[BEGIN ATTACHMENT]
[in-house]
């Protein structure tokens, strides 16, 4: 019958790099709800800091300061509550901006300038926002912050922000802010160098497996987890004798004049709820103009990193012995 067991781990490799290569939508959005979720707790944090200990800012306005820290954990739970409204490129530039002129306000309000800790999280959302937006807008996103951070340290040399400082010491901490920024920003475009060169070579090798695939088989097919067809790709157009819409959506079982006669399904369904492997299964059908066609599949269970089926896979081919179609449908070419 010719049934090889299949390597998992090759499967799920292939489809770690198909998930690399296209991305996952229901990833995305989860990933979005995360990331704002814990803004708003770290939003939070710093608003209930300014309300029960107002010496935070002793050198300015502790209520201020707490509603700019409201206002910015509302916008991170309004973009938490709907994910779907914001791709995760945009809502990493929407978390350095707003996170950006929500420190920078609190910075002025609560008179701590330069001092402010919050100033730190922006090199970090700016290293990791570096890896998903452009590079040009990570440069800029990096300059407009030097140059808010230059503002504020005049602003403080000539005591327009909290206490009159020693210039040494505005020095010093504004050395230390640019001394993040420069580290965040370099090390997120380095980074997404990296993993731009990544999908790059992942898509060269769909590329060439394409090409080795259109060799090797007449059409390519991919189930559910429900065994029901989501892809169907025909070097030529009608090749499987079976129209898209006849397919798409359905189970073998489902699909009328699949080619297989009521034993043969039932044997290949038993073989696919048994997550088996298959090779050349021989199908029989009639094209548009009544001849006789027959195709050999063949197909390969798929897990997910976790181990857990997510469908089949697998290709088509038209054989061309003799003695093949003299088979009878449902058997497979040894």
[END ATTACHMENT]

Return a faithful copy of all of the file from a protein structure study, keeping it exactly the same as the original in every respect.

[in-house]
């Protein structure tokens, strides 16, 4: 019958790099709800800091300061509550901006300038926002912050922000802010160098497996987890004798004049709820103009990193012995 067991781990490799290569939508959005979720707790944090200990800012306005820290954990739970409204490129530039002129306000309000800790999280959302937006807008996103951070340290040399400082010491901490920024920003475009060169070579090798695939088989097919067809790709157009819409959506079982006669399904369904492997299964059908066609599949269970089926896979081919179609449908070419 010719049934090889299949390597998992090759499967799920292939489809770690198909998930690399296209991305996952229901990833995305989860990933979005995360990331704002814990803004708003770290939003939070710093608003209930300014309300029960107002010496935070002793050198300015502790209520201020707490509603700019409201206002910015509302916008991170309004973009938490709907994910779907914001791709995760945009809502990493929407978390350095707003996170950006929500420190920078609190910075002025609560008179701590330069001092402010919050100033730190922006090199970090700016290293990791570096890896998903452009590079040009990570440069800029990096300059407009030097140059808010230059503002504020005049602003403080000539005591327009909290206490009159020693210039040494505005020095010093504004050395230390640019001394993040420069580290965040370099090390997120380095980074997404990296993993731009990544999908790059992942898509060269769909590329060439394409090409080795259109060799090797007449059409390519991919189930559910429900065994029901989501892809169907025909070097030529009608090749499987079976129209898209006849397919798409359905189970073998489902699909009328699949080619297989009521034993043969039932044997290949038993073989696919048994997550088996298959090779050349021989199908029989009639094209548009009544001849006789027959195709050999063949197909390969798929897990997910976790181990857990997510469908089949697998290709088509038209054989061309003799003695093949003299088979009878449902058997497979040894």